Why intel, why? Do you still ram these chips down our throats, they're so short of features that would be great for a cheap HTPC, but aren't all that attractive if you want to do anything but basic stuff with your machine.
  • Blaze-Senpai - Tuesday, August 23, 2011 - link

    And this is aimed at those people that only want to do basic stuff with their machine.
  • yankeeDDL - Tuesday, August 23, 2011 - link

    It still makes no sense: a Pentium 850 costs $98 ( an A6-3650 costs $119 (
    For $20 you get a real graphic cards which acelerated web browsing and video decoding, so it is actually very useful even for very basic systems.

    I see no value, whatsoever, for entry-level Sandy Bridge, as they have a higher price/performance ratio than most AMD stuff.

    Incidentally, while SB is undoubtedly the finest piece of CPU technology today, at these prices it makes sense only starting from the Core i5-2400, which, basically, outperforms nearly every AMD CPU.
  • ET - Tuesday, August 23, 2011 - link

    A G620 plus a discrete low mid range ($70-80) GPU will give you a much better entry level gaming PC than an A6-3650, for not a lot more money. (For about the same price as an A8-3850, which will still be slower for gaming than the G620 system).
  • yankeeDDL - Tuesday, August 23, 2011 - link

    I am not convinced, but you might be right about the gaming rigs. I would argue that a cheap discrete graphic card would CrossFire nicely with tha A6, but that's not the point anyway.

    I was talking, however, about entry-level systems.
    There`s a "Best CPU for the money" update on Tom's hardware today: you can see that the G620 is not even in the picture, in favor of the Athlon II X3 and the G850.
    If I was to play games rarely, I would much rather have an efficient but relatively powerful APU, than having to use an external graphic card: this way I wouldn't have to pay the electricity bill to have my GPU run a screensaver.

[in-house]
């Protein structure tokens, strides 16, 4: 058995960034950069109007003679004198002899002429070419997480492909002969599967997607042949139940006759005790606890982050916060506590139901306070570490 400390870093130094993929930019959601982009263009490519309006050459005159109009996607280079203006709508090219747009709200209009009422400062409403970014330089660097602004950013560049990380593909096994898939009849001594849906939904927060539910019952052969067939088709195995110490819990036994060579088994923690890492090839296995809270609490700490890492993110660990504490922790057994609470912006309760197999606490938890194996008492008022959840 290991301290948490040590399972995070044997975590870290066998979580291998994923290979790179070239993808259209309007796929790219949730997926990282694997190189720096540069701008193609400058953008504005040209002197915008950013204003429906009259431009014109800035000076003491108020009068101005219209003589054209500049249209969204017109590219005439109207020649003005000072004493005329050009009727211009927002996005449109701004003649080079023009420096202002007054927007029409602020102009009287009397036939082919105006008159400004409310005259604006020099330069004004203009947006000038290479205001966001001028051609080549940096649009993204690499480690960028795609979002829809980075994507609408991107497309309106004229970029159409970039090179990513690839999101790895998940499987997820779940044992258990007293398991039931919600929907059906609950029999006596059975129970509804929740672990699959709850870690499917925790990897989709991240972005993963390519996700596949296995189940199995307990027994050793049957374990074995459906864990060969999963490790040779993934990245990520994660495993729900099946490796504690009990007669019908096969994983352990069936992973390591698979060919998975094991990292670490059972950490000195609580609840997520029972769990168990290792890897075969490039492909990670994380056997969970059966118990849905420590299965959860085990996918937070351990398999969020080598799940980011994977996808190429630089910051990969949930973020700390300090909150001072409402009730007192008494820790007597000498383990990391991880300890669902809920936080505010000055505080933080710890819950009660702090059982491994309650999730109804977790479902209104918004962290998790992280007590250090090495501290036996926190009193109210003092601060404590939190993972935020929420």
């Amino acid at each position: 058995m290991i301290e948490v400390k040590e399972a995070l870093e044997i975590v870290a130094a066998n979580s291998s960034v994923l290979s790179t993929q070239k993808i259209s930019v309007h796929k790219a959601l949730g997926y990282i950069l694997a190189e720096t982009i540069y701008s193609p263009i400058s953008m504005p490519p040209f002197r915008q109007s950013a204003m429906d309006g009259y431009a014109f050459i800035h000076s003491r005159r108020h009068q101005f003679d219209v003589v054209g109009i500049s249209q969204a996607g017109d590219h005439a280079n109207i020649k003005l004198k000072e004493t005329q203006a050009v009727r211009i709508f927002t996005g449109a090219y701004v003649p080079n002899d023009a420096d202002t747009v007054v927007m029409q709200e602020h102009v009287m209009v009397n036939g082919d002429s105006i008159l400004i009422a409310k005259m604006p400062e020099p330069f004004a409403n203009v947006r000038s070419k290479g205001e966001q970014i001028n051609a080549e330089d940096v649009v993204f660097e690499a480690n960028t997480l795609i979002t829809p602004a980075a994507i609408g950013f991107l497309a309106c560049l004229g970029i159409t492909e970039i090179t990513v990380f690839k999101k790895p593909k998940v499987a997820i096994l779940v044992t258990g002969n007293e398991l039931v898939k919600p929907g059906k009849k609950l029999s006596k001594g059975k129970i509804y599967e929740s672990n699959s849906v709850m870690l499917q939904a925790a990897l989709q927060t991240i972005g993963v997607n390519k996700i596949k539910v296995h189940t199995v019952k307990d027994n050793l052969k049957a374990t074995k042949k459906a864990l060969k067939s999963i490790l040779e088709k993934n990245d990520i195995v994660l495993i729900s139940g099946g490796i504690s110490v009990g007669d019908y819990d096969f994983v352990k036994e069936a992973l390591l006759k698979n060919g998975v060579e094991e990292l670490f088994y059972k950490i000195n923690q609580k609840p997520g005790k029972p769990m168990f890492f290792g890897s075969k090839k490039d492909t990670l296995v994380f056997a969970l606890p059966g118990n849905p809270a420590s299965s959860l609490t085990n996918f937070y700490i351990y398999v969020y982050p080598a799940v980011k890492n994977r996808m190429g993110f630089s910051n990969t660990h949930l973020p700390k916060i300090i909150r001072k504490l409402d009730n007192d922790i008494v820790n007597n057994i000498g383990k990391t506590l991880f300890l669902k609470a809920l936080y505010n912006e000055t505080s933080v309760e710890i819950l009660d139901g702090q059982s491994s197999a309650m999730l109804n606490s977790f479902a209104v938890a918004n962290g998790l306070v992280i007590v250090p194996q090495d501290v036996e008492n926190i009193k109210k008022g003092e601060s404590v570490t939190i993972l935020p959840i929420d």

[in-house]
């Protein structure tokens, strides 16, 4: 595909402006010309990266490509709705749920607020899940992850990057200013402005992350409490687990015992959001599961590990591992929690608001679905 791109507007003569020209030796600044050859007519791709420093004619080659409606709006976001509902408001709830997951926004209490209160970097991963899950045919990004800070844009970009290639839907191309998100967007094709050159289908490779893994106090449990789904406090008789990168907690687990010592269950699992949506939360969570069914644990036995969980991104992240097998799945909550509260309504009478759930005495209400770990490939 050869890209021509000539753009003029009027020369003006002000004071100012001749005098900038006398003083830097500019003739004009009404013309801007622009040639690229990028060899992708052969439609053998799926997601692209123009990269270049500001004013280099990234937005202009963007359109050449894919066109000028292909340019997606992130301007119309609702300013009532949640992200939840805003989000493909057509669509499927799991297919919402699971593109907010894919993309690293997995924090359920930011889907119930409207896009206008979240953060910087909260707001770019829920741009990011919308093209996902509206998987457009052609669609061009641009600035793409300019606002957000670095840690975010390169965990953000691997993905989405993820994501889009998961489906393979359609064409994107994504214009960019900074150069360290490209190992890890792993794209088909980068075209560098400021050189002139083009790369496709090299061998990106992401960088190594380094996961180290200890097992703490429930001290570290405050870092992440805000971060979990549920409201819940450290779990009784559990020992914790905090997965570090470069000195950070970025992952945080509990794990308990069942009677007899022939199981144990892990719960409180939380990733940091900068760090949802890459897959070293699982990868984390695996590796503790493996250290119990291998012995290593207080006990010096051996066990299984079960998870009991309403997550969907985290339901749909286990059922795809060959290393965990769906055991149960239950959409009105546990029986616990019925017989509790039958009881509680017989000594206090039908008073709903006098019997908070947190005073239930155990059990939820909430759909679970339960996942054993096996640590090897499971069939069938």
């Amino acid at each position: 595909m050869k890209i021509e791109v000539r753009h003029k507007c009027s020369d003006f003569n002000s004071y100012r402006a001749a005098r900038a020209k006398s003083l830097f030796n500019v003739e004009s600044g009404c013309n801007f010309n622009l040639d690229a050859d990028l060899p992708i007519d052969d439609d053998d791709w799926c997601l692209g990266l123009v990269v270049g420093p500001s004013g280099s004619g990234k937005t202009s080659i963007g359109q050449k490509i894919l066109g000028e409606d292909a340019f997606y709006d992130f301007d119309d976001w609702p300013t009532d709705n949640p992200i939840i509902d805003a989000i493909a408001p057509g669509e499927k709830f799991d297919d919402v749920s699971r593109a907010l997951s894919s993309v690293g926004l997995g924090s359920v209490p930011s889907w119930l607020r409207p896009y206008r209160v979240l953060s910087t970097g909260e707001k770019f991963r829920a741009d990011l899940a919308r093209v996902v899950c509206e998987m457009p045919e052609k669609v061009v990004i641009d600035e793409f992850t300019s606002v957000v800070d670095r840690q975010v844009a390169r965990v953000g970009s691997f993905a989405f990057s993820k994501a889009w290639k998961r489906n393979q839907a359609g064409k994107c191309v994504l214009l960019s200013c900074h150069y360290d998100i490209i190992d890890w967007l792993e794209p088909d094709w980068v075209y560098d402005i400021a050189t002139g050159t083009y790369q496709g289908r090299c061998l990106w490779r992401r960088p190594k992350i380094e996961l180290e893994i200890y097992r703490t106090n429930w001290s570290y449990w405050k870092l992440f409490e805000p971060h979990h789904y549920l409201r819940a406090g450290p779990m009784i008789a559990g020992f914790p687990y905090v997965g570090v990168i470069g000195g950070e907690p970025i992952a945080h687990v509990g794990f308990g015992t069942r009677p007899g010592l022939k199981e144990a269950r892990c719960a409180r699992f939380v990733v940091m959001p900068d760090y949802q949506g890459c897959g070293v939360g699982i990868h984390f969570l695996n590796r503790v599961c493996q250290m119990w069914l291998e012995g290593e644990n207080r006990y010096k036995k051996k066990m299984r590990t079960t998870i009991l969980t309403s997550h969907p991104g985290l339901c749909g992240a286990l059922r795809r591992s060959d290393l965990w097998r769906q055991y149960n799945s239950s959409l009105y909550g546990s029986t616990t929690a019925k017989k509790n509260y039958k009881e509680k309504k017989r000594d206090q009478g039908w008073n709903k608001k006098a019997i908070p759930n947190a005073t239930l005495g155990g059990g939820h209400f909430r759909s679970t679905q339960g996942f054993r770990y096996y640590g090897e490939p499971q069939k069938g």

• Taft12 - Tuesday, August 23, 2011 - link

    Perhaps, but an Athlon II X3 450 plus the same $70-80 GPU would make for an even better entry level gaming PC at the same price.
  • lowlymarine - Tuesday, August 23, 2011 - link

    Not really. Many games still struggle to hit even two cores efficiently; few if any would benefit significantly from the third.
  • Roland00Address - Tuesday, August 23, 2011 - link

    For example see Grand Theft Auto IV PC edition. This game is unplayable on a Dual Core pc without a massive overclock, but runs fine on a slow tri or quad core. This was due to Xbox 360 having a tri-core processor (The 360 cpu is also a PowerPC design not x86 but that doesn't really matter.)
  • Samus - Tuesday, August 23, 2011 - link

    great article Anand!
  • owned66 - Sunday, February 10, 2013 - link

    most games after 2011
    play very well with multicore systems
    my qx6700 was maxed out at 100% playing bf3

    playing with a 2600 sandy maxes out at 85% equally on all cores and gpu maxed at 100% gpu load

    increasing gpu clocks would increase cpu load which is a good sign of fine tuning